'" Your petitioners, therefore, humbly pray, that your Honourable House will be pleased to take the subject into consideration, and to adopt such measures as may be calculated to give greater freedom to foreign commerce, and thereby to increase the resources of the state."
'I cannot resist the temptation of adding, though it must be unnecessary, to the testimony of the petitioners, that of one of the wisest and most patriotic statesmen whose services this country has ever enjoyed,—of that excellent and enlightened man whom disease has now snatched from the national councils. Before this petition was presented to Parliament, it was submitted to Lord Liverpool, by a deputation of the most eminent of the petitioners. Lord Liverpool read it aloud to them, probably to mark that no part of its contents could have escaped his notice, and then added—" That, With Every Senti
MENT AND EVERY PRINCIPLE CONTAINED IN THE PETITION HE FULLY AND UNRESERVEDLY AGREED, AND THAT IF HE WERE THEN TO FORM A COMMERCIAL CODE, THOSE WERE THE PRINCIPLES ON WHICH HE WOULD ESTABLISH IT."'
We are sensible that no authority can make false doctrines true, or can supersede the resort to reasoning as to such as are doubtful; but it surely is not too much to expect, that such authorities as these should at least call that serious attention to the principles maintained, which could not be claimed by the epheIncral speculations of nameless theorists; and that arguments which have remained unrefuted since the time of Adam Smith, and which in the interval have decided the opinions of able and impartial judges, should at length be either satisfactorily answered, or jrractically admitted.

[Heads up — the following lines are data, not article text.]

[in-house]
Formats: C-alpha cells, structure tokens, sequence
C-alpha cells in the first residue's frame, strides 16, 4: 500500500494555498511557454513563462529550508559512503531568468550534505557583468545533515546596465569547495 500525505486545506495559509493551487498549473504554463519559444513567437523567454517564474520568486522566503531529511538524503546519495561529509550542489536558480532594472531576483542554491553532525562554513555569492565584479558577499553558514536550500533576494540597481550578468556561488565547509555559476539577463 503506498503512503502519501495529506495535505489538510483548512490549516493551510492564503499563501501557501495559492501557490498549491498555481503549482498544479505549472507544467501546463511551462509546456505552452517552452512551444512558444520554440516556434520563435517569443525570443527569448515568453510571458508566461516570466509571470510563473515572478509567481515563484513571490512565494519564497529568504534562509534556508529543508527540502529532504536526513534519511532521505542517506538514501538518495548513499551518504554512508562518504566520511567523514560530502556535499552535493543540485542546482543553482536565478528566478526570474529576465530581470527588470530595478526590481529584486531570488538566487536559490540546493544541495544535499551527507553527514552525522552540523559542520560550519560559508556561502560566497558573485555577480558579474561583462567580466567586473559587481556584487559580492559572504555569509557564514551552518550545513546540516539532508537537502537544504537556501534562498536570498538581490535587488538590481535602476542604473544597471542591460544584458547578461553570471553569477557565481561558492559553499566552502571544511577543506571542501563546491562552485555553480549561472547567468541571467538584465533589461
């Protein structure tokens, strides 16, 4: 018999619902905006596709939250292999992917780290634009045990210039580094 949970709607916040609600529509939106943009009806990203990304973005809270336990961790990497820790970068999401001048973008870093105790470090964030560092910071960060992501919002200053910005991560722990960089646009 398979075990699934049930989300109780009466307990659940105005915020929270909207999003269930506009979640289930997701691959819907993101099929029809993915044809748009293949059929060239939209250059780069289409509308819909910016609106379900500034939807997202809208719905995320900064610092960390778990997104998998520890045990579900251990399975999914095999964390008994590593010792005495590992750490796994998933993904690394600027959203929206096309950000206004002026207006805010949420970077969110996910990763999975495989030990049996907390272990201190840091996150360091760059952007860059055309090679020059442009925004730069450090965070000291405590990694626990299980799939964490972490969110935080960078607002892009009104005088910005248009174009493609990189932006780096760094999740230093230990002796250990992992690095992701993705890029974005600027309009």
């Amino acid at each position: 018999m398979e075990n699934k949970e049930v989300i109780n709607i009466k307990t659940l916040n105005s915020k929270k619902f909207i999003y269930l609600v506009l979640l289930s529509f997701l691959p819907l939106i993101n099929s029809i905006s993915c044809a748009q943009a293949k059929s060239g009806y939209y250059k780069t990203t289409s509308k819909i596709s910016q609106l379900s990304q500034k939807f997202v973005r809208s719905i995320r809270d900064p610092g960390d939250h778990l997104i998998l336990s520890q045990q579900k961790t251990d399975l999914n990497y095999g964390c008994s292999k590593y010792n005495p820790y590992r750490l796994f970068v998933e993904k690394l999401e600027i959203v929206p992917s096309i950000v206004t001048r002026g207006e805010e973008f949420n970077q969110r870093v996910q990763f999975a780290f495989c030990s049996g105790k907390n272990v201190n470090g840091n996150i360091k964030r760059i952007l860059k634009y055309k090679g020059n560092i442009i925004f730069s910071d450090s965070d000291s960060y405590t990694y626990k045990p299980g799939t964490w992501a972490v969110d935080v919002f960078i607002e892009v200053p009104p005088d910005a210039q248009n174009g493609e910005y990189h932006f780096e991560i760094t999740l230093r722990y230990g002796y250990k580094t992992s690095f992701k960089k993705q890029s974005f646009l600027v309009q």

Whether the conclusions in the publications before us be fundamentally correct, or are open to valid objections, at all events the author will have dune good service, if he shall have succeeded in awakening an interest, in new quarters, on the important subjects discussed—and induced others, by his example, to treat of them with the same manly fairness, and freedom from the narrow views of party politics.
Art. VIII.—Second Memoir on Babylon, conlabmig an Enquiry into the Correspondence between the ancient Descriptions of Babylon, and the Remains still visible on the site. By Claudius James Rich, Esq. 8vo. Longman and Co. and Murray. Loudon, 1818. pp. 58.
|"n the year 1815, Mr Rich, at that time British Resident at .*. Bagdad, published a Memoir upon the Ruins of Babylon, in an Oriental literary journal, printed at Vienna, and called Les Mines de POrietU. An English edition of this Memoir was shortly afterwards published in London. It contained the results of Mr Rich's first visit to the ruins of Babylon, illustrated by very accurate drawings, plans, and measurements, but without any speculations of the author, or any attempt to dogmatize, or establish a theory upon the topography of that ancient city. It was drawn up with remarkable clearness, and may be considered as the first authentic account which modern times have produced of the remains of Babylon. Notwithstanding its great modesty and merit, it had the misfortune to excite the indignation of Major Rennell, the justly celebrated author of the Geography of Herodotus; who somewhat confounded commentary with controversy, when he put forth a paper in the Archrcologia, for the purpose of • vindicating the truth and con'sistency of ancient history, as well as his own account of Ba* bylon, in the Geography of Herodotus,' • which ho conceived to have been unjustly impugned by the statements and discoveries of Mr Rich. In consequence of this attack, Mr Rich was induced to publish a second Memoir, in which he has confirmed, by further observations, the accuracy of his former account, and met the objections of Major Rennell with a spirit of candour, which places him in a most amiable point of view, —at the sa&e time, that no one can rise from the perusal of his Memoir, without being satisfied that he is a careful and unprejudiced observer, whose accuracy, in all respects, may be perfectly relied upon.
The great object of Mr Rich, in both his Memoirs, has been simply to describe the ruins which ho visited, under circumstances which his official situation at Bagdad rendered pecu
♦ Remarks on the Topography of Ancient Babylon, suggested by the recent Observations and Discoveries of C. .1. Rich, Esq. Communicated to the Society of Antiquaries, by Major Rennell. Archeeologia. London, 1816. pp. 22.